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A bill to ban using carbon monoxide "gas chambers" for euthanasia in animal shelters was itself smothered on Thursday.

The House Government Operations Committee killed SB56 on a tie 4-4 vote. It had previously passed the Senate 19-7 — and had attracted earlier Capitol rallies by animal lovers in support.

But the committee killed it after some agencies that still use gas chambers argued they are needed for hard-to-handle wildlife and feral animals.

Utah County Sheriff Jim Tracey opposed the "elimination of choice. … We do euthanize with injection, and we also euthanize with the chamber based on the issue of the animal" and how difficult it is to handle.

"There is less risk to our staff," he said. The sheriff added that his staff dislikes holding and injecting an animal to kill it, and said it is easier on their mental health to use a chamber.

But the bill's sponsor, Sen. Pete Knudson, R-Brigham City, read a letter from Davis County animal control that gave an opposite opinion.

Davis County, which has no gas chamber, used injection last year to euthanize 857 raccoons, 282 skunks, 86 feral cats and 49 injured or hard-to-handle dogs — with no injuries to workers.

It also said Davis County has had no turnover in its animal control staff since 2014, in part because they prefer using injections as more humane.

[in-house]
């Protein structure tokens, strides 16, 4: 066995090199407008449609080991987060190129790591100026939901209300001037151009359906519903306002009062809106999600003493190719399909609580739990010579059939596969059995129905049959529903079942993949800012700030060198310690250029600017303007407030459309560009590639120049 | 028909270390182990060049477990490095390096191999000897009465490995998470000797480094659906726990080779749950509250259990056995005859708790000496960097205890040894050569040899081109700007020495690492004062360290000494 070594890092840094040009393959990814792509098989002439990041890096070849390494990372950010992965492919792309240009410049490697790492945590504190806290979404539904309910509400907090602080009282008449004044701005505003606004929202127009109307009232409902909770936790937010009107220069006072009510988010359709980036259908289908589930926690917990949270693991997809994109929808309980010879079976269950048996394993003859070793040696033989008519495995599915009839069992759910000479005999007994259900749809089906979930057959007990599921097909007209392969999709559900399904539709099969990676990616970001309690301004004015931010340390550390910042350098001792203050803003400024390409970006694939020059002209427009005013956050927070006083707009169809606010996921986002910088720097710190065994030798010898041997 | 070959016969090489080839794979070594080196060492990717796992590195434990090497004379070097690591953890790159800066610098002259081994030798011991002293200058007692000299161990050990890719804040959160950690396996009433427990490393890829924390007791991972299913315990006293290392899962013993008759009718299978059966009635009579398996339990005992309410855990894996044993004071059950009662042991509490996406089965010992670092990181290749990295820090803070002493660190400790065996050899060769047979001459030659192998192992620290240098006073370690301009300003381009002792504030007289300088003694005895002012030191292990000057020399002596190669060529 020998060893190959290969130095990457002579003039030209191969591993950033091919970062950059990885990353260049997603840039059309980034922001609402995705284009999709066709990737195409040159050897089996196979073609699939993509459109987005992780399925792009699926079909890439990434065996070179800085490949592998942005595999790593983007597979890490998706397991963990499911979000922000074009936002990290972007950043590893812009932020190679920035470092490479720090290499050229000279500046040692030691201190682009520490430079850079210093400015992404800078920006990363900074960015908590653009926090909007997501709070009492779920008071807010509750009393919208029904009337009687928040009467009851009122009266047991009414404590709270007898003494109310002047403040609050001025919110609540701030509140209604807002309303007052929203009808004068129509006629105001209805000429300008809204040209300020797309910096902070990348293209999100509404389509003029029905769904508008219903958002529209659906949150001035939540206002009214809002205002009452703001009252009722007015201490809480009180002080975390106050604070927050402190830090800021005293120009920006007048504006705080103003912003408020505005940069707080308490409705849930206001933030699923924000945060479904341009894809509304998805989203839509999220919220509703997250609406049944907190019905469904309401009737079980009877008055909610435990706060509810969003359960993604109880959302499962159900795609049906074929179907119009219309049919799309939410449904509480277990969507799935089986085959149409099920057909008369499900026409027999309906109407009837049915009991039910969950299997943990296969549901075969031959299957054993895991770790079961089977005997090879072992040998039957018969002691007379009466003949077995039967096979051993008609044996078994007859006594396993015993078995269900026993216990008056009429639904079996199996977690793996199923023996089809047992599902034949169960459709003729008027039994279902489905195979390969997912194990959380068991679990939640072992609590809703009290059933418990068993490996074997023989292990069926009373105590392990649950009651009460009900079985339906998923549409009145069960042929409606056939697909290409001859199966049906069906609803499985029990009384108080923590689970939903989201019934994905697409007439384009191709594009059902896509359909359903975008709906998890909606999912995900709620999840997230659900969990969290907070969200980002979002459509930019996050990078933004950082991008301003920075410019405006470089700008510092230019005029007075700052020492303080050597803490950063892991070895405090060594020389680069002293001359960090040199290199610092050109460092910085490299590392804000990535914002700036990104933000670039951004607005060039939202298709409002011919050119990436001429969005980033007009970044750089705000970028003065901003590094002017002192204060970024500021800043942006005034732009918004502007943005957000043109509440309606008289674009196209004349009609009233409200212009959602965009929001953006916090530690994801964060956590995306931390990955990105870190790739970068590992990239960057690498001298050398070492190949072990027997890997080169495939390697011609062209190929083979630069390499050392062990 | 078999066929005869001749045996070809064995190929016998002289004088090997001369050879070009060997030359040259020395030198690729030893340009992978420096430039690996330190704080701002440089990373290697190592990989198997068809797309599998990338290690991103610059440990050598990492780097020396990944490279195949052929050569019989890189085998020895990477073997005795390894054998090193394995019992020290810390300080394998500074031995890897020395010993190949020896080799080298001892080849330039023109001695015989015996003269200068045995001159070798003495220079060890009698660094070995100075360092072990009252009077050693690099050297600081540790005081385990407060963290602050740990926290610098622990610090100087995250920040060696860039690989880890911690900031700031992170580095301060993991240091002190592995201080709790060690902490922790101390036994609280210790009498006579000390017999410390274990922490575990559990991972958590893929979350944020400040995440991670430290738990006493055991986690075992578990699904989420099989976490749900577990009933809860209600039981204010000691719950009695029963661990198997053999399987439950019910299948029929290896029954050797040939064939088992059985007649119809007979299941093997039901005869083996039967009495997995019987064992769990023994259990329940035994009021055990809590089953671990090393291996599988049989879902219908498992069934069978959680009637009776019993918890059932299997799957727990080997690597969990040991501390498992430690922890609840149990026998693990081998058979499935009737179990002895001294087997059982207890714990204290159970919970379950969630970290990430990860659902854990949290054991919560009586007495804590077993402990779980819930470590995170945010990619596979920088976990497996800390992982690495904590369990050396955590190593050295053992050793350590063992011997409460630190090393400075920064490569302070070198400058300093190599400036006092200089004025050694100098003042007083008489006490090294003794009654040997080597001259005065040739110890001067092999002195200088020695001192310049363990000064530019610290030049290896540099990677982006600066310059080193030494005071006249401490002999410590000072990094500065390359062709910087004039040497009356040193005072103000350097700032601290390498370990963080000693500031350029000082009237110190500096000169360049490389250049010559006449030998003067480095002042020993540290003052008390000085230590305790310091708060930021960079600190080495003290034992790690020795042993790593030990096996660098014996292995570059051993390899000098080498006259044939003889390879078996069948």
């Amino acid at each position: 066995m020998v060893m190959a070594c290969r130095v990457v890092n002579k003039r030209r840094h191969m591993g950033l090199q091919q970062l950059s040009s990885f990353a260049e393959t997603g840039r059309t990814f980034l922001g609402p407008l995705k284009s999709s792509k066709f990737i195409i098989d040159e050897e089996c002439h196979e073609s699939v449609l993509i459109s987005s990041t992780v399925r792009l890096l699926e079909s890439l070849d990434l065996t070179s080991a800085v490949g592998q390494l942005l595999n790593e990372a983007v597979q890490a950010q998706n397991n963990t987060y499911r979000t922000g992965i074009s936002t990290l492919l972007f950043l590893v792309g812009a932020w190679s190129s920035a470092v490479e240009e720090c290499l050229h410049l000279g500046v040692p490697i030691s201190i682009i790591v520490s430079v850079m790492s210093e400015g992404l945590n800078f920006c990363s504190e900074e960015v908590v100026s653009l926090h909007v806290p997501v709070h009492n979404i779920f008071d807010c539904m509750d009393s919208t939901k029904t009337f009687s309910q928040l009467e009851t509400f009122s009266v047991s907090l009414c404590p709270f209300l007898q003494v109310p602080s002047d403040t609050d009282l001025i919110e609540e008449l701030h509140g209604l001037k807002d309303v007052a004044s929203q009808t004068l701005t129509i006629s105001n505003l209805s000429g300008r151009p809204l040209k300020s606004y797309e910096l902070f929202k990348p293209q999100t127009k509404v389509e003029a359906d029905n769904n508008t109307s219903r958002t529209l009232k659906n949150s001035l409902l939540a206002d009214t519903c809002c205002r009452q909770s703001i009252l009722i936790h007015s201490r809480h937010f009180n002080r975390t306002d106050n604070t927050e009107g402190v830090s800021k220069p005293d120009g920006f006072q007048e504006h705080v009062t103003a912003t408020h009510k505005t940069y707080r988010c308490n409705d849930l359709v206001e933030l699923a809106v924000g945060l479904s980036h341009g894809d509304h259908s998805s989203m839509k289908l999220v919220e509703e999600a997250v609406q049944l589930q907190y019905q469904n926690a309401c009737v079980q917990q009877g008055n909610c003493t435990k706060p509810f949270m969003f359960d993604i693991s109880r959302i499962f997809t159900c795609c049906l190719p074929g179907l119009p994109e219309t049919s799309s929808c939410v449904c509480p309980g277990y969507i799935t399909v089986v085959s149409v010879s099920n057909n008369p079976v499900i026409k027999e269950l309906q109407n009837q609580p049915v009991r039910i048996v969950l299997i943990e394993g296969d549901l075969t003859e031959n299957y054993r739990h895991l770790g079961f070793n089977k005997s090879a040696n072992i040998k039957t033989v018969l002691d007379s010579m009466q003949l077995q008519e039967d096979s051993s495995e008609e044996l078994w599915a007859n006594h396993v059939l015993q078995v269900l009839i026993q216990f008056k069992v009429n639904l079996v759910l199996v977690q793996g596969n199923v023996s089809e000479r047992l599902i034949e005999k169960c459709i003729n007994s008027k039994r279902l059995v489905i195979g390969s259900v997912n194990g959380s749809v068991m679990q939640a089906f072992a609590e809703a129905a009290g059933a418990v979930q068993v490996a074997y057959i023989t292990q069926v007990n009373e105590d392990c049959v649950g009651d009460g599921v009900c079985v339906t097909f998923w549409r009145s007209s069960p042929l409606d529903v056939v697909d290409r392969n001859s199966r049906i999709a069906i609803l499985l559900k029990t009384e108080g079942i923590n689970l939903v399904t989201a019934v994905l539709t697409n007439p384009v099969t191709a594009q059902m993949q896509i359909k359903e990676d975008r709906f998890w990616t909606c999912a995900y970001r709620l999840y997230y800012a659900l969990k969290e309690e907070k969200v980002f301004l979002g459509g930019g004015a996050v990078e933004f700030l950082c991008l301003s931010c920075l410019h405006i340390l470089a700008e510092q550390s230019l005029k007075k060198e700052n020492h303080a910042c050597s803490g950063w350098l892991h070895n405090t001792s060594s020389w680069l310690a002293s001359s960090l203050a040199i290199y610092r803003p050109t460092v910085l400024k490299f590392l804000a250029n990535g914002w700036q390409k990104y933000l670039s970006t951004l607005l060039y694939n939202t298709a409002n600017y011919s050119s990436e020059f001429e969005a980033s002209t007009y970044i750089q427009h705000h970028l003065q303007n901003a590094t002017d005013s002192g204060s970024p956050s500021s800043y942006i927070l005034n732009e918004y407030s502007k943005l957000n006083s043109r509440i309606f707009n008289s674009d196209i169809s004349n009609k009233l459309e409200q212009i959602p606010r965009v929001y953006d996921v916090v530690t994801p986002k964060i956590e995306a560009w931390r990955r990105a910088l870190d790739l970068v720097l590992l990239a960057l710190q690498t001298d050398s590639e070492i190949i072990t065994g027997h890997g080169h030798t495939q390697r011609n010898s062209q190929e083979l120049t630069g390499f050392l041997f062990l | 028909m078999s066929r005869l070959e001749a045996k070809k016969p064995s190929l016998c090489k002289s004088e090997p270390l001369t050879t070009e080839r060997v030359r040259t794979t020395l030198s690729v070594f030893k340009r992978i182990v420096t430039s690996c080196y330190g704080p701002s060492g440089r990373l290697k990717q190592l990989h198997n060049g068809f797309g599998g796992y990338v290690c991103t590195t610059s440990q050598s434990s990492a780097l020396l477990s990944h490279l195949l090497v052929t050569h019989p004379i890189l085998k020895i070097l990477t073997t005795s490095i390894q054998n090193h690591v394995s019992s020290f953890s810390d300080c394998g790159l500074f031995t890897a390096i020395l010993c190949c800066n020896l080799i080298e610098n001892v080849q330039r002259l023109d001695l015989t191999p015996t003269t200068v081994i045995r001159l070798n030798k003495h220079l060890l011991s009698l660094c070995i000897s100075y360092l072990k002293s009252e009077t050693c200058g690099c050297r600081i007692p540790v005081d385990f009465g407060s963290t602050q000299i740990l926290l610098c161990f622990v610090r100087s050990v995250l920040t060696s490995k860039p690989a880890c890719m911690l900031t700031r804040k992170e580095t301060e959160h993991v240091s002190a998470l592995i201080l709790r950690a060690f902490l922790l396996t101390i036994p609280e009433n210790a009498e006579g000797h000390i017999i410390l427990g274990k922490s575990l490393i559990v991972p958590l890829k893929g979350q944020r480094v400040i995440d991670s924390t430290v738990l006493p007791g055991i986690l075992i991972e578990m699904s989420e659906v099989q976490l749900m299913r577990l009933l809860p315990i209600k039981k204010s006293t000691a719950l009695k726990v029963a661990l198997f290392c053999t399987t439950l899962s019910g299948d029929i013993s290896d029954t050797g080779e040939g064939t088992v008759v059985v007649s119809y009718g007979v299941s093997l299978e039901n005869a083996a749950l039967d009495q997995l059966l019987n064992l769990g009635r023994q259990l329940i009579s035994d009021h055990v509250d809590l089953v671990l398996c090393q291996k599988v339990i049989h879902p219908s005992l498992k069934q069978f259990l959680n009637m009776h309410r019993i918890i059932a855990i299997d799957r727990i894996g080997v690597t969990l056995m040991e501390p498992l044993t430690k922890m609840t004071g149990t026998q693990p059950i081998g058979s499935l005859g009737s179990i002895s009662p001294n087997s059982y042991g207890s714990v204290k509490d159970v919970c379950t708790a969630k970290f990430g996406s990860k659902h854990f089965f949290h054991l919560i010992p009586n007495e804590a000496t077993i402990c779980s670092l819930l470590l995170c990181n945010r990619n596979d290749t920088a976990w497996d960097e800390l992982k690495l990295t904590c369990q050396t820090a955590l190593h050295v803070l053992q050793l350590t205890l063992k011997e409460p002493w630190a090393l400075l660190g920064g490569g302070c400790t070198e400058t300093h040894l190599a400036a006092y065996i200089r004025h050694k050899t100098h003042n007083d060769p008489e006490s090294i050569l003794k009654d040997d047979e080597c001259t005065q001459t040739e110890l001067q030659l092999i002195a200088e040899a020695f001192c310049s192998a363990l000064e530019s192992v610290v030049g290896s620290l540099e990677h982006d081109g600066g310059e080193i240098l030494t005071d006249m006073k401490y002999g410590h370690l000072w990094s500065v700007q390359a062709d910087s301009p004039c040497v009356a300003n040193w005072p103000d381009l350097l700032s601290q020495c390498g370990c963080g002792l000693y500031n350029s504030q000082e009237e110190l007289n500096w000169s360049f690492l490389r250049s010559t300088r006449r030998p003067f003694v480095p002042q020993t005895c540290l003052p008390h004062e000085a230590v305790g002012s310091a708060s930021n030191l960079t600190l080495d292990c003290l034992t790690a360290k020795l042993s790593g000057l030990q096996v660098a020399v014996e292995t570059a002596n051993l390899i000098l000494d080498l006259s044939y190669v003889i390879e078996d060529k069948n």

Five of the 57 shelters in the state use gas chambers, according to Gene Baierschmidt, executive director of the Humane Society of Utah.

Knudson said euthanasia by injection is less costly, quicker and more humane. He said animals lose consciousness in three to five seconds.

But he testified that with a gas chamber, people often "hear them crying and barking and shrieking. It's not without pain. These are the things that disturb me."

He added, "How we treat our animals says a lot about our character. I believe this [using injection] is a much more humane method."

Earlier in the legislative session, several groups — including the Humane Society and Best Friends Animal Society — said they offer grants to help cover the costs of transition and any higher costs from injections to try to overcome arguments that the bill may cost some agencies thousands of dollars.